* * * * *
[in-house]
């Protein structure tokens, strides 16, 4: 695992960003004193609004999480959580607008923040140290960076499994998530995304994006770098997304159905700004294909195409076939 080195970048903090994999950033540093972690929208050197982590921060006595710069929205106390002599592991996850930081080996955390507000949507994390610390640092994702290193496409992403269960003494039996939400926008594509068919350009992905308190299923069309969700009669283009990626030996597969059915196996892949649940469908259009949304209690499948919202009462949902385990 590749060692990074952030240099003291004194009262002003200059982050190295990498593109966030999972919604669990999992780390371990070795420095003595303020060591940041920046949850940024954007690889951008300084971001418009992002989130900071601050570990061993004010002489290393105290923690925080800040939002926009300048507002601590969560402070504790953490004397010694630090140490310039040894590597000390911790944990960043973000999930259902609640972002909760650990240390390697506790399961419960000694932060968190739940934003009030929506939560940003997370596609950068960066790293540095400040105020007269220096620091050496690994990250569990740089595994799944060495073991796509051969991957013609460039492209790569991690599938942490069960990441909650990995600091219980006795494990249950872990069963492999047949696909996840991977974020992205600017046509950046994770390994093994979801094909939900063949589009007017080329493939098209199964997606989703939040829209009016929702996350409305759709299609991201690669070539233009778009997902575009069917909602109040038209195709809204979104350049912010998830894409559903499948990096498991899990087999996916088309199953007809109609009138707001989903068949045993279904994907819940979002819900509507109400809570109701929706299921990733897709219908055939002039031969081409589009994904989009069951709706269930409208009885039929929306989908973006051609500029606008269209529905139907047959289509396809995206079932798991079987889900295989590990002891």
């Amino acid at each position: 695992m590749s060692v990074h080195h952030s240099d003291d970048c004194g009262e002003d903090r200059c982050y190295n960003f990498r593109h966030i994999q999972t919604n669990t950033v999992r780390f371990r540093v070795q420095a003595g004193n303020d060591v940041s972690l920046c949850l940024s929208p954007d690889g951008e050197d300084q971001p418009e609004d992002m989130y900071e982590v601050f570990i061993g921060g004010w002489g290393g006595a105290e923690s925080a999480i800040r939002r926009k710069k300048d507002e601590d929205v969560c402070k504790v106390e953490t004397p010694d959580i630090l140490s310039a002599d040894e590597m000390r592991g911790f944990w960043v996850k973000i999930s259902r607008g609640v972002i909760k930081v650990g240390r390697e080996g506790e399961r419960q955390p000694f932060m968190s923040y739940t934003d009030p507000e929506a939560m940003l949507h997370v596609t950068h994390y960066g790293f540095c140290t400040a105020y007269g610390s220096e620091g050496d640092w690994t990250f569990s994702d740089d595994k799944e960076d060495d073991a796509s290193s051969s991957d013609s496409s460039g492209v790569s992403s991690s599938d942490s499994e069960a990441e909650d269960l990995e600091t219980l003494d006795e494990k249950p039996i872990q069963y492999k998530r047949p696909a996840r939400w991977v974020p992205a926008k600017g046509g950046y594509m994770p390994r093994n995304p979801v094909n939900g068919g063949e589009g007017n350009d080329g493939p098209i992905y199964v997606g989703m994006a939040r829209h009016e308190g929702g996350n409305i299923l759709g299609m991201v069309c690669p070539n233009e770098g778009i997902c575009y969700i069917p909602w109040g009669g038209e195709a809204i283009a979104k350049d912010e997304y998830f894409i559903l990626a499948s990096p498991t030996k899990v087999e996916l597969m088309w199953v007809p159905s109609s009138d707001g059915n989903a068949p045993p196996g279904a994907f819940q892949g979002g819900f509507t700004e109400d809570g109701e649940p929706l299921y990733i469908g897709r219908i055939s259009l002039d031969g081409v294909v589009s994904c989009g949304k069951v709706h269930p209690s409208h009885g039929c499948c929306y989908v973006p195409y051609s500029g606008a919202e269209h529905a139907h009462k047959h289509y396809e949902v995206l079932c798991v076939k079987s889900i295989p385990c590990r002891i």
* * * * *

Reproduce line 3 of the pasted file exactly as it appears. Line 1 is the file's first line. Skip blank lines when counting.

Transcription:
């Amino acid at each position: 695992m590749s060692v990074h080195h952030s240099d003291d970048c004194g009262e002003d903090r200059c982050y190295n960003f990498r593109h966030i994999q999972t919604n669990t950033v999992r780390f371990r540093v070795q420095a003595g004193n303020d060591v940041s972690l920046c949850l940024s929208p954007d690889g951008e050197d300084q971001p418009e609004d992002m989130y900071e982590v601050f570990i061993g921060g004010w002489g290393g006595a105290e923690s925080a999480i800040r939002r926009k710069k300048d507002e601590d929205v969560c402070k504790v106390e953490t004397p010694d959580i630090l140490s310039a002599d040894e590597m000390r592991g911790f944990w960043v996850k973000i999930s259902r607008g609640v972002i909760k930081v650990g240390r390697e080996g506790e399961r419960q955390p000694f932060m968190s923040y739940t934003d009030p507000e929506a939560m940003l949507h997370v596609t950068h994390y960066g790293f540095c140290t400040a105020y007269g610390s220096e620091g050496d640092w690994t990250f569990s994702d740089d595994k799944e960076d060495d073991a796509s290193s051969s991957d013609s496409s460039g492209v790569s992403s991690s599938d942490s499994e069960a990441e909650d269960l990995e600091t219980l003494d006795e494990k249950p039996i872990q069963y492999k998530r047949p696909a996840r939400w991977v974020p992205a926008k600017g046509g950046y594509m994770p390994r093994n995304p979801v094909n939900g068919g063949e589009g007017n350009d080329g493939p098209i992905y199964v997606g989703m994006a939040r829209h009016e308190g929702g996350n409305i299923l759709g299609m991201v069309c690669p070539n233009e770098g778009i997902c575009y969700i069917p909602w109040g009669g038209e195709a809204i283009a979104k350049d912010e997304y998830f894409i559903l990626a499948s990096p498991t030996k899990v087999e996916l597969m088309w199953v007809p159905s109609s009138d707001g059915n989903a068949p045993p196996g279904a994907f819940q892949g979002g819900f509507t700004e109400d809570g109701e649940p929706l299921y990733i469908g897709r219908i055939s259009l002039d031969g081409v294909v589009s994904c989009g949304k069951v709706h269930p209690s409208h009885g039929c499948c929306y989908v973006p195409y051609s500029g606008a919202e269209h529905a139907h009462k047959h289509y396809e949902v995206l079932c798991v076939k079987s889900i295989p385990c590990r002891i």